Obesity is common in patients with resistant hypertension. Data from the Hypertension and Diabetes Risk Screening and Awareness (HYDRA) study, a cross-sectional study of 45,125 primary care patients, showed that those with a body mass index >40 kg/m2 had a higher prevalence of hypertension, as well as a 5.3- and 3.2-fold higher probability of requiring 4 or 3 antihypertensive drugs, respectively, to achieve BP control compared with patients with normal weight (body mass index ≤25 kg/m2). Increased sodium and fluid retention, sympathetic activation, and stimulation of the renin-angiotensin-aldosterone system (RAAS) appear to contribute to high BP in obese persons.
Use of a variety of prescription drugs and other exogenous substances is commonly related to resistant hypertension (Table I), and a history of use of these agents should be queried in all patients with resistant hypertension. Withdrawal of these agents can reduce or even normalize BP in some patients.
Nonsteroidal anti-inflammatory drugs (NSAIDs), including selective cyclooxygenase (COX) 2 inhibitors, are a common cause of uncontrolled BP and renal impairment in hypertensive patients. NSAIDs increase the BP through volume and sodium retention, likely due to inhibition of vasodilating prostaglandins in the kidney.
All NSAIDs appear to elevate mean BP (Figure 1) and antagonize the BP-lowering effects of antihypertensive drugs. The selective COX-2 inhibitors are also associated with BP elevation. A meta-analysis of 45,451 patients enrolled in 19 randomized controlled trials showed that COX-2 inhibitors elevate BP by an average of ≈4/1 mm Hg compared with placebo and by ≈3/1 compared with NSAIDs. The BP-elevating effects are dose-related, and some agents appear to have greater effects than others. For example, in the Multinational Etoricoxib and Diclofenac Arthritis Long-Term (MEDAL) program, which randomized 34,701 patients with osteoarthritis or rheumatoid arthritis to etoricoxib or diclofenac, patients assigned to etoricoxib discontinued the study due to hypertension more frequently than did those assigned to diclofenac. If analgesics are necessary in hypertensive patients, medications such as tramadol or hydrocodone and nerve block are useful alternatives. If NSAIDs or COX-2 inhibitors are needed, minimal effective doses should be prescribed. Providers must ask all hypertensive patients about use of pain control medications to avoid this form of iatrogenic resistant hypertension.
Figure 1. Effects of celecoxib, rofecoxib, and naproxen on changes in 24-hour mean systolic blood pressure after 6 weeks of therapy. From Sowers et al.13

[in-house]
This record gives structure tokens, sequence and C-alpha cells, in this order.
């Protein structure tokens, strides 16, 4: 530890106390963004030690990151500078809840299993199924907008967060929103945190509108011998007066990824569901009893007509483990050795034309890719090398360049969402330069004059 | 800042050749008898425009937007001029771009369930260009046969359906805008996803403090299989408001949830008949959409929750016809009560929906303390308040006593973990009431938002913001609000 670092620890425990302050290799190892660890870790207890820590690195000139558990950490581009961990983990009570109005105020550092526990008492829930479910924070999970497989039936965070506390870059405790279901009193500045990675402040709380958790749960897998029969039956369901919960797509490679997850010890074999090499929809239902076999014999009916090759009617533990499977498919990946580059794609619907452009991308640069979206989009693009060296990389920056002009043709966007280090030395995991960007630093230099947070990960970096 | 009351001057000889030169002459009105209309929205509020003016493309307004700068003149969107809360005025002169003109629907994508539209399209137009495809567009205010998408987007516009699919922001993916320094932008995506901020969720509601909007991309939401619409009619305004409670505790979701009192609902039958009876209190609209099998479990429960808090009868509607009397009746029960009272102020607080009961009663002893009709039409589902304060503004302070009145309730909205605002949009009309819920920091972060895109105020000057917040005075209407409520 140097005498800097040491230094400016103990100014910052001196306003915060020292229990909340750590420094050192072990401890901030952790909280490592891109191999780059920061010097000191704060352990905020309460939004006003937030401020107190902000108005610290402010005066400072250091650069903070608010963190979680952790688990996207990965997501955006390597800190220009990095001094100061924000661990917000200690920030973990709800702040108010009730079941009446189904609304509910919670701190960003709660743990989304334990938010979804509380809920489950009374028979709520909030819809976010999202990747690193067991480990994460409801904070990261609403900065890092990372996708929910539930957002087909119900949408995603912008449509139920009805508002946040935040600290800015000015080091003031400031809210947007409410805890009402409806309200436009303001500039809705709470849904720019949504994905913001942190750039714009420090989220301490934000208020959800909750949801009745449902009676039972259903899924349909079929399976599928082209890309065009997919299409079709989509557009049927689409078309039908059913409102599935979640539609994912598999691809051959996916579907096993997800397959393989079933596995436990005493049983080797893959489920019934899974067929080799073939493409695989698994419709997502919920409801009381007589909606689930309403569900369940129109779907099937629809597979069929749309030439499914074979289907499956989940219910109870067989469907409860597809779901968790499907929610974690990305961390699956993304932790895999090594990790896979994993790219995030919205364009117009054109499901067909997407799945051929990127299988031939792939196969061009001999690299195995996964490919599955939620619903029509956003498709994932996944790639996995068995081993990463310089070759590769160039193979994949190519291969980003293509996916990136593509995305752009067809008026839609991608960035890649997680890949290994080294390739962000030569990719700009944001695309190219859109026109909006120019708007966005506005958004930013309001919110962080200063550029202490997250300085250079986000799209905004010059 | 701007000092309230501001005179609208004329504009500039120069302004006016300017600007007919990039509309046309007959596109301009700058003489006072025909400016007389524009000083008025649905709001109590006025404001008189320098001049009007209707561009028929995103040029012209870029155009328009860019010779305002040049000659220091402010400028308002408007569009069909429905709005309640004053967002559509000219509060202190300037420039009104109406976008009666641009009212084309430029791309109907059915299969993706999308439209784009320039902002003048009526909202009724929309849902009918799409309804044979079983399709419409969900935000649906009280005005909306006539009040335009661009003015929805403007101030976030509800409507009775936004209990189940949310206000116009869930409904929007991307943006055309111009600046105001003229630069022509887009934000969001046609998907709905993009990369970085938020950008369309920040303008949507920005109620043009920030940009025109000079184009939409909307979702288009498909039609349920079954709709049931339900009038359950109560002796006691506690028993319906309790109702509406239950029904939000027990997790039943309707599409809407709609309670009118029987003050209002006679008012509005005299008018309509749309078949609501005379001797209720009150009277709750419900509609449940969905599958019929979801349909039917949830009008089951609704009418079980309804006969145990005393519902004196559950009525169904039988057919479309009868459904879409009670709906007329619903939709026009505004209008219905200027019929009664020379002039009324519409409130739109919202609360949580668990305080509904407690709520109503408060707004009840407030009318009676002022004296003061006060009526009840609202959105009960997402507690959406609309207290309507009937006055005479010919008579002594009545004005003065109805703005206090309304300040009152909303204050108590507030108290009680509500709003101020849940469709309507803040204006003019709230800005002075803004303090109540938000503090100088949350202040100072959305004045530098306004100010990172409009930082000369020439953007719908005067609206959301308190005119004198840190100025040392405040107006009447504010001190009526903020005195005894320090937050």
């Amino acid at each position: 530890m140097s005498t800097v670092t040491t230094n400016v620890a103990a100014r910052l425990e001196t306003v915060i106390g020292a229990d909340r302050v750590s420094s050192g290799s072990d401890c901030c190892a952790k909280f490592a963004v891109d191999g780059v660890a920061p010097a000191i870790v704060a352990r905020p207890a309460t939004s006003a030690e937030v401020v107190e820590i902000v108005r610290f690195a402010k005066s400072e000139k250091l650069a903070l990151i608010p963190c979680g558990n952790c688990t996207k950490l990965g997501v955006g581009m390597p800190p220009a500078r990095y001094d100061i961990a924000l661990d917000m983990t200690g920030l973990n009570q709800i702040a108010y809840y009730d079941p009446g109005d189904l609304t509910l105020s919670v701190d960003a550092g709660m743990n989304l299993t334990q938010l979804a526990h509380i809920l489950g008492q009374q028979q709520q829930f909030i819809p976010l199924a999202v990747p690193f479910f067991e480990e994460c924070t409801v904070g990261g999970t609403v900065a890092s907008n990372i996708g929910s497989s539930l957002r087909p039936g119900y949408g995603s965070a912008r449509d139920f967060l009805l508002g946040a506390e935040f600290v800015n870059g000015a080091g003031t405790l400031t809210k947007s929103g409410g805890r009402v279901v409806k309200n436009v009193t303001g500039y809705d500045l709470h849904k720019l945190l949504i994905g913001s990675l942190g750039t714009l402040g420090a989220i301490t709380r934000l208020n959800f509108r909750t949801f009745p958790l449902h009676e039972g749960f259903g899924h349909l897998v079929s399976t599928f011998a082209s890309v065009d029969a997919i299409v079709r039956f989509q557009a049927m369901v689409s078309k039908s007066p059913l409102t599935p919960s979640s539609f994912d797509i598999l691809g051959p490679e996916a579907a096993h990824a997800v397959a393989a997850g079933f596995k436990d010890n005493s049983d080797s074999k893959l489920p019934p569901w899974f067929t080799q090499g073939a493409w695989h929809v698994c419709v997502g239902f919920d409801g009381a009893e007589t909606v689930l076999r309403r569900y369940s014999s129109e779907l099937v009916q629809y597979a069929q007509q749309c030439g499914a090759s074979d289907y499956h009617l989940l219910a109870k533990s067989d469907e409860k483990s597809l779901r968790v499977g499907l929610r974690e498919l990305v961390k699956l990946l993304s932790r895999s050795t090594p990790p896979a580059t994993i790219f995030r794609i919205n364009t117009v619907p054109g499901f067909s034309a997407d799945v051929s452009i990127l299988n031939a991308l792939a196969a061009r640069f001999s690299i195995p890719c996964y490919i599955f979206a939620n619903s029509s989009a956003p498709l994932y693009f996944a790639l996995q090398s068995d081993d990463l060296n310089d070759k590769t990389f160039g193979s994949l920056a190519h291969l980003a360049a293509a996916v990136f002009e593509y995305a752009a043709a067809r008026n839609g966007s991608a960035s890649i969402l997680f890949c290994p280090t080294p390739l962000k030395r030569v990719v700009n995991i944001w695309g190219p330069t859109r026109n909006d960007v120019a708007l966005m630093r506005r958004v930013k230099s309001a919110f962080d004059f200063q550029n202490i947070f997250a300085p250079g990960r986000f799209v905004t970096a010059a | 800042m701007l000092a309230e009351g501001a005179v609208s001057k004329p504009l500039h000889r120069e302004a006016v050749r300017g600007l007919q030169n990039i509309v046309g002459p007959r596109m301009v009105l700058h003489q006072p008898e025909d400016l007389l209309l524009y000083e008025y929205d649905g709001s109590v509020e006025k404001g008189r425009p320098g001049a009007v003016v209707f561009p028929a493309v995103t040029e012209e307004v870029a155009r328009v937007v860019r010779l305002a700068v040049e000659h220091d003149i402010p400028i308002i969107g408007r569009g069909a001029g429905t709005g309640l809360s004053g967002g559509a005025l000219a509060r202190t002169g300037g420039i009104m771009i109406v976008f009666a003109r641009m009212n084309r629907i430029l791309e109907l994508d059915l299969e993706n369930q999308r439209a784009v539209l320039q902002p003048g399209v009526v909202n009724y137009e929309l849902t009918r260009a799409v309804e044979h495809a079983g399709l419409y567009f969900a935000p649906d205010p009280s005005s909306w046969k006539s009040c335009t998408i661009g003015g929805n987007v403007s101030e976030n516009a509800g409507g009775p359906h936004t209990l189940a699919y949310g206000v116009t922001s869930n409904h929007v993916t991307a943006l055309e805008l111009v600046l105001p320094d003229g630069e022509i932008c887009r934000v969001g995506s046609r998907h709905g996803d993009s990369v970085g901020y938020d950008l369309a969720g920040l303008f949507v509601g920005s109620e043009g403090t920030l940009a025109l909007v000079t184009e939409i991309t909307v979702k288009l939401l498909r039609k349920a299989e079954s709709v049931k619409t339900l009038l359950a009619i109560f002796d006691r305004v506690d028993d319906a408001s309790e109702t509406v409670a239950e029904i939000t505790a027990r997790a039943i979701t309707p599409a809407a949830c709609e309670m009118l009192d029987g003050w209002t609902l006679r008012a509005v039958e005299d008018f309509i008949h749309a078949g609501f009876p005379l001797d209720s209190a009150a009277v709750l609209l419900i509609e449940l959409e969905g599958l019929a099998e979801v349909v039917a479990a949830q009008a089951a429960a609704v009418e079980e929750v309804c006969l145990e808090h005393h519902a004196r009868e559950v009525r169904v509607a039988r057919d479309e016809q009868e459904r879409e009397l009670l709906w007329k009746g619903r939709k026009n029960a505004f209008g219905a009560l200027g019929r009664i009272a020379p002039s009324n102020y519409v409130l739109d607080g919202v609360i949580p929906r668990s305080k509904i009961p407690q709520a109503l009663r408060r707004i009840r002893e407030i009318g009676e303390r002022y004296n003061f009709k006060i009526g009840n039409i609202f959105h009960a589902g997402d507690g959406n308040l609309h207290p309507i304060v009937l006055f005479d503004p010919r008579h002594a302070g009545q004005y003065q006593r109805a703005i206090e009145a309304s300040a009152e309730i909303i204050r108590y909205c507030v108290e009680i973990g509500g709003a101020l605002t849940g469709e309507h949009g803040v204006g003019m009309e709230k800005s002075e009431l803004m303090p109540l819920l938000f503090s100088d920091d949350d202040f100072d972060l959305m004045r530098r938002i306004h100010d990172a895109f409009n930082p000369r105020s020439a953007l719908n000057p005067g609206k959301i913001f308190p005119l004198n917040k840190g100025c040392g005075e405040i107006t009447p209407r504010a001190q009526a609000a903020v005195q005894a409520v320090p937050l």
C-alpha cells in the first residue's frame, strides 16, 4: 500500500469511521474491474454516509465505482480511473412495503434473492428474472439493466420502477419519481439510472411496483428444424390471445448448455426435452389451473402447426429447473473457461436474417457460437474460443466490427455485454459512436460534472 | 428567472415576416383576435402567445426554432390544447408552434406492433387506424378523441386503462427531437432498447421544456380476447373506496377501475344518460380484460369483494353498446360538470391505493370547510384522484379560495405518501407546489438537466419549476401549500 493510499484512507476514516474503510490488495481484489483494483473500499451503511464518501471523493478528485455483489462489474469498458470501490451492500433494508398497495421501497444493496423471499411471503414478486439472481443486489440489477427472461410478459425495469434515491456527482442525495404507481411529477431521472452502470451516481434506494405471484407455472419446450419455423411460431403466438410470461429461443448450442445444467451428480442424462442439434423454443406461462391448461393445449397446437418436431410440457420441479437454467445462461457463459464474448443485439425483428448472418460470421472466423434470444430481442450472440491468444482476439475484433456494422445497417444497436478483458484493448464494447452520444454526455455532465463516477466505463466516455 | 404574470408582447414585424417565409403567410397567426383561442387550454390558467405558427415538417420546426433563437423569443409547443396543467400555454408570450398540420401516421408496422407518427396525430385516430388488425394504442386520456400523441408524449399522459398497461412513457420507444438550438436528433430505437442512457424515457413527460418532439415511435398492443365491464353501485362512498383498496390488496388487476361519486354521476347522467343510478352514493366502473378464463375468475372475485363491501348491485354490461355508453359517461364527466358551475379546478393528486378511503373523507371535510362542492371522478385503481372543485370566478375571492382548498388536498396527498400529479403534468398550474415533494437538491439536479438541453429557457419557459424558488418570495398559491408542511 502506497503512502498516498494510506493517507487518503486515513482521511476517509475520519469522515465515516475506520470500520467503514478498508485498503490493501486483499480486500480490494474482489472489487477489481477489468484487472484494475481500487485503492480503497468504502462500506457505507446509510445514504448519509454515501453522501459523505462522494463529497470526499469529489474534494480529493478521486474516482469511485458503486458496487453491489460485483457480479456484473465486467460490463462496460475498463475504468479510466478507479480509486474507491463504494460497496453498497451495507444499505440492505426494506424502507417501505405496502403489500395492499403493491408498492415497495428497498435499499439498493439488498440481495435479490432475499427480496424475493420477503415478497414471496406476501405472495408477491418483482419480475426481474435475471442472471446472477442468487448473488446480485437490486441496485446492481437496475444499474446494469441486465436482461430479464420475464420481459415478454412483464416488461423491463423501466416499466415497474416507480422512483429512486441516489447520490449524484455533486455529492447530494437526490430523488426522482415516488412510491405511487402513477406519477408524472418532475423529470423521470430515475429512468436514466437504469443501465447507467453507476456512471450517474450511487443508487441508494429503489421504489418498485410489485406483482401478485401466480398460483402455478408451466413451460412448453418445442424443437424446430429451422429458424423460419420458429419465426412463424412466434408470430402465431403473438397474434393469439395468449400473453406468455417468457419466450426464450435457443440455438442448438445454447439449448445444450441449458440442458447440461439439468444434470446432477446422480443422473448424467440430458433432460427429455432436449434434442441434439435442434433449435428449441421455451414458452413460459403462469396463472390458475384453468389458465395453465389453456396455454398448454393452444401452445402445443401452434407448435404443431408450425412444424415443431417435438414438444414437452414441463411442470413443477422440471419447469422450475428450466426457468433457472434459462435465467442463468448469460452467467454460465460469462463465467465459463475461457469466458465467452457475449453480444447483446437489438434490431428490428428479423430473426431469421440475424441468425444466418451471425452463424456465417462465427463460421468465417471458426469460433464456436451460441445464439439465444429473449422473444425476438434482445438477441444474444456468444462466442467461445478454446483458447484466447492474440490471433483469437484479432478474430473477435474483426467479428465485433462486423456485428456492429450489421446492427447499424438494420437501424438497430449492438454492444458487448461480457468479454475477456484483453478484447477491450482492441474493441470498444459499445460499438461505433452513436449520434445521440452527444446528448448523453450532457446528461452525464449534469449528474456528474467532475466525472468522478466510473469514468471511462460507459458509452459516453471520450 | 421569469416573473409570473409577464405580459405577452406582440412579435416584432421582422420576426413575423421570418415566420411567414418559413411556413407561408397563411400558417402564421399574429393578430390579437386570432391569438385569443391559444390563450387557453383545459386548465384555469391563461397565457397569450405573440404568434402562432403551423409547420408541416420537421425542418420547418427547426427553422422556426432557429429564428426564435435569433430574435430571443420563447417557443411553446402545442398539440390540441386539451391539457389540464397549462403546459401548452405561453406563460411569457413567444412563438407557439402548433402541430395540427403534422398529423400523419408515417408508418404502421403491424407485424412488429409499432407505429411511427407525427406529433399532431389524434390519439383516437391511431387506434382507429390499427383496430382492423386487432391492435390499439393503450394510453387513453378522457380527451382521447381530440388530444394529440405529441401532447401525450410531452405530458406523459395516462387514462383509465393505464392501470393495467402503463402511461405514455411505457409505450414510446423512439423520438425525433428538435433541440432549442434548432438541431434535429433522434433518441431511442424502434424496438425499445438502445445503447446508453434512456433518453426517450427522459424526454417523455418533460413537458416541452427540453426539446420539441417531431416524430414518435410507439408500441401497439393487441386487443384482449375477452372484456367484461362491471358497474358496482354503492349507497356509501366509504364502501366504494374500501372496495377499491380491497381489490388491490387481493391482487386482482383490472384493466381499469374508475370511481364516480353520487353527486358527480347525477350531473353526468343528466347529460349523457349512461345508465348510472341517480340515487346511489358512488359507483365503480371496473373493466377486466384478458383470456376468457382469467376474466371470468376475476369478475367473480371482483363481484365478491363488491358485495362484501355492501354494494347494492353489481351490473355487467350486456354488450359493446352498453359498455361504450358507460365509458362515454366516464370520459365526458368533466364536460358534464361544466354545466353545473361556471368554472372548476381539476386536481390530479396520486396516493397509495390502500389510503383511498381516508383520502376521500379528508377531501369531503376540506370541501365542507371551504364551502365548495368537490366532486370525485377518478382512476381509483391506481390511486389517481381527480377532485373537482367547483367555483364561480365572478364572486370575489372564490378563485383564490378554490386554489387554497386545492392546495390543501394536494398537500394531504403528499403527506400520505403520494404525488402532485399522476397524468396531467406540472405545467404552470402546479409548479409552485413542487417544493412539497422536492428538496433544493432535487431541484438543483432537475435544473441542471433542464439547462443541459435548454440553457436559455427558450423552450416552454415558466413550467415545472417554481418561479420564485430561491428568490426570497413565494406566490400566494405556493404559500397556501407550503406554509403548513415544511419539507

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Oral contraceptives induce small increases in BP in the entire population of users, with frank hypertension occurring in fewer patients and resistant hypertension in very few patients. The Nurses' Health Study prospectively followed 68,297 normotensive premenopausal female nurses for development of hypertension for 4 years. Current oral contraceptive users had an 80% increased risk of developing hypertension compared with those who had never used them, but this increased risk resolved almost completely with withdrawal of the medication. Further, oral contraceptive use in persons with underlying hypertension is associated with uncontrolled BP. A cross-sectional study evaluating the association between oral contraceptives and BP control in 171 hypertensive women found that oral contraceptive users had poorer BP control and tended to have more severe hypertension than users of other contraceptive methods or nonusers. Combined (estrogen/progestin) oral contraceptives are more often associated with BP increases than progestin-only oral contraceptives.
Menopausal hormone therapy has minimal effects on BP and is not contraindicated in either normotensive or hypertensive women. Nevertheless, all hypertensive women treated with menopausal hormone therapy should have their BP measured initially and then at 3- to 6-month intervals depending on the difficulty of control.
Heavy alcohol ingestion increases the risk of uncontrolled hypertension, and its cessation promotes BP reduction and improves adherence to treatment. In a cross-sectional analysis, men with excessive alcohol intake (>4 drinks/d) had 50% higher probability of poor BP control. Moderation in alcohol consumption (<2 drinks/d) is recommended as a lifestyle modification in the general population, especially in patients with hypertension, and complete cessation should be advised in heavy drinkers.
Other exogenous substances that contribute to hypertension, such as corticosteroids, sympathomimetic agents, erythropoietin, and antidepressants, should be avoided in patients with high BP and discontinued if at all possible in those with uncontrolled BP. In persons for whom these substances are essential, more frequent BP evaluations and increased doses and/or numbers of antihypertensive medications may be required.